Oops, he did it again. But maybe he was just a little rusty last time round, because this time, it felt more persuasive. Hedi Slimane, fashion's foremost curator of pop arcana, presented a collection for Saint Laurent that refracted his cultural obsessions through a glass darkly. The blueprint is firmly established now. First, the invitation, a little black book with excerpts from the work of a current Slimane pash (this one used abstract artist Matt Connors, and it was the best-looking show invitation in living memory). Next, the soundtrack, something garage-y from California, preferably recorded yesterday, i.e. Sam Flax's "Fire Doesn't Burn Itself." Then, the mise-en-scène: dramatic, dystopian thunderdome technology that creates an electric light field. Finally, the clothes. Ah yes, the clothes.
What became much clearer in this collection is just how intensely Slimane distills his teenage dreams into the perfume of his version of Saint Laurent. He wasn't old enough for rockabilly and the Teddy Boys and glam rock in their original form. What he got was all the pop re-editions. And that's what showed up here, as splendidly styled as the cast of an Alasdair McLellan photo shoot. So the catwalk was a feverish stew of references. In fact, to borrow a song title from the New York Dolls—whose presence was felt more than once—there was a regular personality crisis. Picture Dolls' guitarist Johnny Thunders in his bolo tie and bandana and red patent leggings. Or David Sylvian with his flossy Japan-era swoop of hair and glam bolero. Or Suede's Brett Anderson, in a black leather biker and pipestem pants. (Train-spotter footnote: model Matt Hitt is in a band called Drowners, the title of Suede's first single.) There was even a veiled reference to the Thin White Duke, Slimane's influence of influences, in the last look: black suit, red hair, slicked.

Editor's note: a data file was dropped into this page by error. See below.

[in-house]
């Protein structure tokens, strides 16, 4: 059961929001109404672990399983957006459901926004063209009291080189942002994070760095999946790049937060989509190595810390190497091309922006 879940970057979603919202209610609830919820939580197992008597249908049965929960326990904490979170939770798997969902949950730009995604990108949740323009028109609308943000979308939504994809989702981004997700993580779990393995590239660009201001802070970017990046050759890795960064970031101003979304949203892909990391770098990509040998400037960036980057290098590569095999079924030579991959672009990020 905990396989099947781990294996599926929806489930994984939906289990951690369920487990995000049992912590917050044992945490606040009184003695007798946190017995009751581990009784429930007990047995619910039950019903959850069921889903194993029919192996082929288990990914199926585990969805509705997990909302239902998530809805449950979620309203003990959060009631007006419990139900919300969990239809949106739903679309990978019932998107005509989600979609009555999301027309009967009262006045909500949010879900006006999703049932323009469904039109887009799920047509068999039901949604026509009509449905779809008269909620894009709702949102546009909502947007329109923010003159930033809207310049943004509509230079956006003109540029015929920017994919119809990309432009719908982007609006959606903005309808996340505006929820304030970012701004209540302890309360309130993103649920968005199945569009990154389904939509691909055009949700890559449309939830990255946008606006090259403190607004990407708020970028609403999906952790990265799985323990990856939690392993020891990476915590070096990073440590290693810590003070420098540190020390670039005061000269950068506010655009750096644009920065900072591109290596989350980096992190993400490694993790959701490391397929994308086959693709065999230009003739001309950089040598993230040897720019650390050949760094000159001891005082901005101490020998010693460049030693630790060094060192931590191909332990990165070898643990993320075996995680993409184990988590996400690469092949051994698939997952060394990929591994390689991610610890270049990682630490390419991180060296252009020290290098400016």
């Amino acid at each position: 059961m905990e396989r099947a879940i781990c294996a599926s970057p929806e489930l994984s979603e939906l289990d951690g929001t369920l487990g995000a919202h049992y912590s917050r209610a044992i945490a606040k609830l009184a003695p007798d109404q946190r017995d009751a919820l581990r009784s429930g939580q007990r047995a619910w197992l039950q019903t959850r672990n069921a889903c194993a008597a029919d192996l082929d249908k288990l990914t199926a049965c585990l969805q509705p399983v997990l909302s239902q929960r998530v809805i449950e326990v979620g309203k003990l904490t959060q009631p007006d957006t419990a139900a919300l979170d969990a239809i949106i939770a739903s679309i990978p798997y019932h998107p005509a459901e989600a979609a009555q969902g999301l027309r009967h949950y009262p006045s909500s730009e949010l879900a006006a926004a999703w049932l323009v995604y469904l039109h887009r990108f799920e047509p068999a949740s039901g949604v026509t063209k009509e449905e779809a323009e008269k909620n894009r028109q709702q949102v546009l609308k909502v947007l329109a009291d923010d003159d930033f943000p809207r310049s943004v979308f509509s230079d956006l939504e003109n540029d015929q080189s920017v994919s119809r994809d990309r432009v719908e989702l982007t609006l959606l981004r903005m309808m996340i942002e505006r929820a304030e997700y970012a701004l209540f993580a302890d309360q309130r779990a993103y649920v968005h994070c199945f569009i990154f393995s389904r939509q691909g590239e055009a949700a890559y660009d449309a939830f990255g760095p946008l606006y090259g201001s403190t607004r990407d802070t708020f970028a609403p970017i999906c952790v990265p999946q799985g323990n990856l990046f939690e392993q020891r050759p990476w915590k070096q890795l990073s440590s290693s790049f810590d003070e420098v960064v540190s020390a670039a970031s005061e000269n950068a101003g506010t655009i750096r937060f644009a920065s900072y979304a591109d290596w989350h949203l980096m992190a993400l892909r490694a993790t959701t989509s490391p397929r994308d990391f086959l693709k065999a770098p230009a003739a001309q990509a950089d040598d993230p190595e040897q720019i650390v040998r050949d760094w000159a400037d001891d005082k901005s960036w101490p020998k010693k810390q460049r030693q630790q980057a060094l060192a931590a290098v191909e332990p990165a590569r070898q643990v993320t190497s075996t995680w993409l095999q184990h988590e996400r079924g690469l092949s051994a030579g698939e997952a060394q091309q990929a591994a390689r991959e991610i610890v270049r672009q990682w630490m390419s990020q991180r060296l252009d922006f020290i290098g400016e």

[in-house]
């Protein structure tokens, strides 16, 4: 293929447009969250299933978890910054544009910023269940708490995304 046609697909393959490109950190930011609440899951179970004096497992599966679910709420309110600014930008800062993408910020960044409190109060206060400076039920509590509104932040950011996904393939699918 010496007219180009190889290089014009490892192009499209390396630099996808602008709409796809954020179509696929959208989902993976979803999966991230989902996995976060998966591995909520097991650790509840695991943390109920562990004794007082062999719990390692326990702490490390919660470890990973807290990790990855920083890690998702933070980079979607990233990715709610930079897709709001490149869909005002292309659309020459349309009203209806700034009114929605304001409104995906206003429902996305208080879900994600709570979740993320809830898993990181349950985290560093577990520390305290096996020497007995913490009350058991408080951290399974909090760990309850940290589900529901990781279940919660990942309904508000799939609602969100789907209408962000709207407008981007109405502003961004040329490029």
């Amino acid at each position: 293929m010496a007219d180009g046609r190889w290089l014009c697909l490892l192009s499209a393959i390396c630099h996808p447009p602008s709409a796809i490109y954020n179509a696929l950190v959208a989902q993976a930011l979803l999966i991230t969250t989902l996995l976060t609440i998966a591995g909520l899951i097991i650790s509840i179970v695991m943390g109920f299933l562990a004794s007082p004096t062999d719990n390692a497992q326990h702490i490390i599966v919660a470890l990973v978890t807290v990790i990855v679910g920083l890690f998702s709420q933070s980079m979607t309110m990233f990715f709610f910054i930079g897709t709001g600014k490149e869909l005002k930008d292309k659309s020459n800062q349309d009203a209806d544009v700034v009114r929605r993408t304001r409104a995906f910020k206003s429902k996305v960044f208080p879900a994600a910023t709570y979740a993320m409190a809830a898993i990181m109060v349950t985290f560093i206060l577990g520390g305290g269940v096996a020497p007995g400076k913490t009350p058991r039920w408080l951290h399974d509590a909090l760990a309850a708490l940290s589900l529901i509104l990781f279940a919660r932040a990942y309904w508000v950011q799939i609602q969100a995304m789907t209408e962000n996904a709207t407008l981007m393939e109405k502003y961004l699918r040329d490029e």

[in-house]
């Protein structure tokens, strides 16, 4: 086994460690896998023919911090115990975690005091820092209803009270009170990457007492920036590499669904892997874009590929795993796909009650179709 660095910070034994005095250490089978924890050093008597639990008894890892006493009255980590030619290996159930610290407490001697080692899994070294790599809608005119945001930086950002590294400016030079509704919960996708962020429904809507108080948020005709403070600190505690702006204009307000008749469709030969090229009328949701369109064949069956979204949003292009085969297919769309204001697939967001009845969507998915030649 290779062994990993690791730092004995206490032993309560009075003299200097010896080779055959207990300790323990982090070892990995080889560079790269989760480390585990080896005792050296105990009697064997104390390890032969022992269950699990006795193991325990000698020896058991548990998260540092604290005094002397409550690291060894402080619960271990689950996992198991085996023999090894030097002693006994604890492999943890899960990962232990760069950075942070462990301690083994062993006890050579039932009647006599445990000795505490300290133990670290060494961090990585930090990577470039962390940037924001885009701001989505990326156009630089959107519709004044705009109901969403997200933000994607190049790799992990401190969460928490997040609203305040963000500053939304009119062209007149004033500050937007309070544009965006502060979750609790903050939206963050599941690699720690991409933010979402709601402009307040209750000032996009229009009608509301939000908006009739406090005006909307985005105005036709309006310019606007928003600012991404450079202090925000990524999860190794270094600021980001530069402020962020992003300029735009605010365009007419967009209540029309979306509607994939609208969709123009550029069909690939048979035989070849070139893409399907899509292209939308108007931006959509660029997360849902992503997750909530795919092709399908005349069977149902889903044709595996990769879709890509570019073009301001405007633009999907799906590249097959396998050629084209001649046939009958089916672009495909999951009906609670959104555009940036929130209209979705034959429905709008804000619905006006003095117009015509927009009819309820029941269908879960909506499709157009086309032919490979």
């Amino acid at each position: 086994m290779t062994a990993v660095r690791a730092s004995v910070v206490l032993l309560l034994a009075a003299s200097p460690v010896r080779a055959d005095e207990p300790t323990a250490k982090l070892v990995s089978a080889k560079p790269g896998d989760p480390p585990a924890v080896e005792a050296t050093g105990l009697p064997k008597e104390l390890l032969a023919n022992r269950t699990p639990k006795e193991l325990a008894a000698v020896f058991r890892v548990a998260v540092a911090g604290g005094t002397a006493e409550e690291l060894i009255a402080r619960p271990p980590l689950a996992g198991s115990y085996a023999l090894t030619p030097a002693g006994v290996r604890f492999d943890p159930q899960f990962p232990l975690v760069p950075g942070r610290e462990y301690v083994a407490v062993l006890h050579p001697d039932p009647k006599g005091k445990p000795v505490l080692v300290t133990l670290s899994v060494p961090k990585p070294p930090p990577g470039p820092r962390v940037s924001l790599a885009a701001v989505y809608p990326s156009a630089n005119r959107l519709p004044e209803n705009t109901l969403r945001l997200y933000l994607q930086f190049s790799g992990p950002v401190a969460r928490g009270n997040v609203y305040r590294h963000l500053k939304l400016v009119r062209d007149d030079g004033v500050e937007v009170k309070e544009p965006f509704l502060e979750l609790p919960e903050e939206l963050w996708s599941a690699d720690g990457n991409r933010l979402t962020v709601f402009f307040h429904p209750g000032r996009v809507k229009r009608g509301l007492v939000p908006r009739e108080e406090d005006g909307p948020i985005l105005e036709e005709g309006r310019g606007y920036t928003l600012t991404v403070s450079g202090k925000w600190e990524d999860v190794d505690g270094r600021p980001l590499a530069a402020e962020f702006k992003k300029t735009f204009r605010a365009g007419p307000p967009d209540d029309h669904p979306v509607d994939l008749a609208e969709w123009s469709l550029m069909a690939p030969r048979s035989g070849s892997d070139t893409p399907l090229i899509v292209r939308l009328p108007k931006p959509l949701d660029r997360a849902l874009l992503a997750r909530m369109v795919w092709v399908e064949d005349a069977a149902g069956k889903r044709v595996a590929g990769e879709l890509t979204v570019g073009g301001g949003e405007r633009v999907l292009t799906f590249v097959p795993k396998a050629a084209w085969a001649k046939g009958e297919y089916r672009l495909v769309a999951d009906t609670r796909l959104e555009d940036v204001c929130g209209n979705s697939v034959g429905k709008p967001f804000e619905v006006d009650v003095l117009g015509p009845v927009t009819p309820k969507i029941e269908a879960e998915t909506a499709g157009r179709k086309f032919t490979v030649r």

What each of these iconic references shared was an aversion to avoirdupois. Slimane keeps that flame burning. If his boys once seemed merely wandlike, here they were line drawings of the human form. Their trousers were hitched so lift-and-separate high that the torso was truncated, forcing the boys into a hunched-against-the-wind pose. But wait! Paul Smith was once Jimmy Page's tailor, so he can attest to the fact that the Led Zeppelin guitarist, who toted massive double-necked instruments across the stages of the world, boasted a 24-inch waist. Which means that Slimane's wasp-waisted, shrunken-chested boy band members were simply continuing the grand rock 'n' roll tradition of absolute appetite deprivation. But they were doing it in sparkly clobber slapped with the label of a Parisian high-fashion house. Think of it as the most expensive fan letter in history.